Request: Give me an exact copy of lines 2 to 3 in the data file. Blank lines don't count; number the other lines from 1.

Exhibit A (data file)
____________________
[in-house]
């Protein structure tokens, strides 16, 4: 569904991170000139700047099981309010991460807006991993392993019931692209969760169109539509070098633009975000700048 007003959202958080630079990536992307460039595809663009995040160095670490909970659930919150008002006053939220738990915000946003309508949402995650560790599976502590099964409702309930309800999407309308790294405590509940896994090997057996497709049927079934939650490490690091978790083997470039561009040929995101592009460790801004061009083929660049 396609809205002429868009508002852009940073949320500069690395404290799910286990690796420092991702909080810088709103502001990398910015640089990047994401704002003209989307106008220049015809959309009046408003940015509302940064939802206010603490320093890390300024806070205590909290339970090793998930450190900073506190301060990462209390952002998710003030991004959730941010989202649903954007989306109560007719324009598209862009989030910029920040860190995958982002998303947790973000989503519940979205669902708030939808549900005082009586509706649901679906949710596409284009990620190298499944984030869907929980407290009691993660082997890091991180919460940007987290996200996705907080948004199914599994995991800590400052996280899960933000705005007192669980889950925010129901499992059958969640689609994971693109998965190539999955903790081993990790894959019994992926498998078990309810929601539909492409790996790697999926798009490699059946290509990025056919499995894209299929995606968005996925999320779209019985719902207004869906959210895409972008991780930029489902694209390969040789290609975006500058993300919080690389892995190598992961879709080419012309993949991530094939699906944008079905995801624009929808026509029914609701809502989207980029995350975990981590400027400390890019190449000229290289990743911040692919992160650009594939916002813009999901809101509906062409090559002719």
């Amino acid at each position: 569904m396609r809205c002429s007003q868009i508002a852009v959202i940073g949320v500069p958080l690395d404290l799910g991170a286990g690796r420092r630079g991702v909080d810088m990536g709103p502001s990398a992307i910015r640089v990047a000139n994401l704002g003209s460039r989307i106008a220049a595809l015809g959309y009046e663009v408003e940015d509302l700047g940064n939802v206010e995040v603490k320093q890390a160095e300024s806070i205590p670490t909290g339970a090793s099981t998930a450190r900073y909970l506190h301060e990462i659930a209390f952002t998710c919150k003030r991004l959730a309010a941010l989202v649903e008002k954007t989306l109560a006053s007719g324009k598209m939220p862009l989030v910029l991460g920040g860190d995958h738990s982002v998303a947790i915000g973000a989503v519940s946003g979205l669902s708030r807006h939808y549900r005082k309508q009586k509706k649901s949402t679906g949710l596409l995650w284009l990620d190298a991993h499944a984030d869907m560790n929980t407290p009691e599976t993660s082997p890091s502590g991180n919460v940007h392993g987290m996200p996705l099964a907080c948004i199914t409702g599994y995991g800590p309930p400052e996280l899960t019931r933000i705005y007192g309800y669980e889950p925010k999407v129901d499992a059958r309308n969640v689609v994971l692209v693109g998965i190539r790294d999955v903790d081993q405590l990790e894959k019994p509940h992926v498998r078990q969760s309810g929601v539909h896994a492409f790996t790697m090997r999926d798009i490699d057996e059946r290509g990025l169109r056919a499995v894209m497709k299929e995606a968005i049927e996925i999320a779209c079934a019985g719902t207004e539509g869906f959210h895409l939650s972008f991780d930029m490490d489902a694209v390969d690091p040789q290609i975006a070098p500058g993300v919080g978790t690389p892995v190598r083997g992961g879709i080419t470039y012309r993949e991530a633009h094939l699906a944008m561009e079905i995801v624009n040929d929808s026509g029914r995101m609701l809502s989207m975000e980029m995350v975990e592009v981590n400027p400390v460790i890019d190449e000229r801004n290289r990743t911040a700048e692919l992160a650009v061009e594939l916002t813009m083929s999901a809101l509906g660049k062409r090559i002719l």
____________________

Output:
């Protein structure tokens, strides 16, 4: 569904991170000139700047099981309010991460807006991993392993019931692209969760169109539509070098633009975000700048 007003959202958080630079990536992307460039595809663009995040160095670490909970659930919150008002006053939220738990915000946003309508949402995650560790599976502590099964409702309930309800999407309308790294405590509940896994090997057996497709049927079934939650490490690091978790083997470039561009040929995101592009460790801004061009083929660049 396609809205002429868009508002852009940073949320500069690395404290799910286990690796420092991702909080810088709103502001990398910015640089990047994401704002003209989307106008220049015809959309009046408003940015509302940064939802206010603490320093890390300024806070205590909290339970090793998930450190900073506190301060990462209390952002998710003030991004959730941010989202649903954007989306109560007719324009598209862009989030910029920040860190995958982002998303947790973000989503519940979205669902708030939808549900005082009586509706649901679906949710596409284009990620190298499944984030869907929980407290009691993660082997890091991180919460940007987290996200996705907080948004199914599994995991800590400052996280899960933000705005007192669980889950925010129901499992059958969640689609994971693109998965190539999955903790081993990790894959019994992926498998078990309810929601539909492409790996790697999926798009490699059946290509990025056919499995894209299929995606968005996925999320779209019985719902207004869906959210895409972008991780930029489902694209390969040789290609975006500058993300919080690389892995190598992961879709080419012309993949991530094939699906944008079905995801624009929808026509029914609701809502989207980029995350975990981590400027400390890019190449000229290289990743911040692919992160650009594939916002813009999901809101509906062409090559002719």
């Amino acid at each position: 569904m396609r809205c002429s007003q868009i508002a852009v959202i940073g949320v500069p958080l690395d404290l799910g991170a286990g690796r420092r630079g991702v909080d810088m990536g709103p502001s990398a992307i910015r640089v990047a000139n994401l704002g003209s460039r989307i106008a220049a595809l015809g959309y009046e663009v408003e940015d509302l700047g940064n939802v206010e995040v603490k320093q890390a160095e300024s806070i205590p670490t909290g339970a090793s099981t998930a450190r900073y909970l506190h301060e990462i659930a209390f952002t998710c919150k003030r991004l959730a309010a941010l989202v649903e008002k954007t989306l109560a006053s007719g324009k598209m939220p862009l989030v910029l991460g920040g860190d995958h738990s982002v998303a947790i915000g973000a989503v519940s946003g979205l669902s708030r807006h939808y549900r005082k309508q009586k509706k649901s949402t679906g949710l596409l995650w284009l990620d190298a991993h499944a984030d869907m560790n929980t407290p009691e599976t993660s082997p890091s502590g991180n919460v940007h392993g987290m996200p996705l099964a907080c948004i199914t409702g599994y995991g800590p309930p400052e996280l899960t019931r933000i705005y007192g309800y669980e889950p925010k999407v129901d499992a059958r309308n969640v689609v994971l692209v693109g998965i190539r790294d999955v903790d081993q405590l990790e894959k019994p509940h992926v498998r078990q969760s309810g929601v539909h896994a492409f790996t790697m090997r999926d798009i490699d057996e059946r290509g990025l169109r056919a499995v894209m497709k299929e995606a968005i049927e996925i999320a779209c079934a019985g719902t207004e539509g869906f959210h895409l939650s972008f991780d930029m490490d489902a694209v390969d690091p040789q290609i975006a070098p500058g993300v919080g978790t690389p892995v190598r083997g992961g879709i080419t470039y012309r993949e991530a633009h094939l699906a944008m561009e079905i995801v624009n040929d929808s026509g029914r995101m609701l809502s989207m975000e980029m995350v975990e592009v981590n400027p400390v460790i890019d190449e000229r801004n290289r990743t911040a700048e692919l992160a650009v061009e594939l916002t813009m083929s999901a809101l509906g660049k062409r090559i002719l």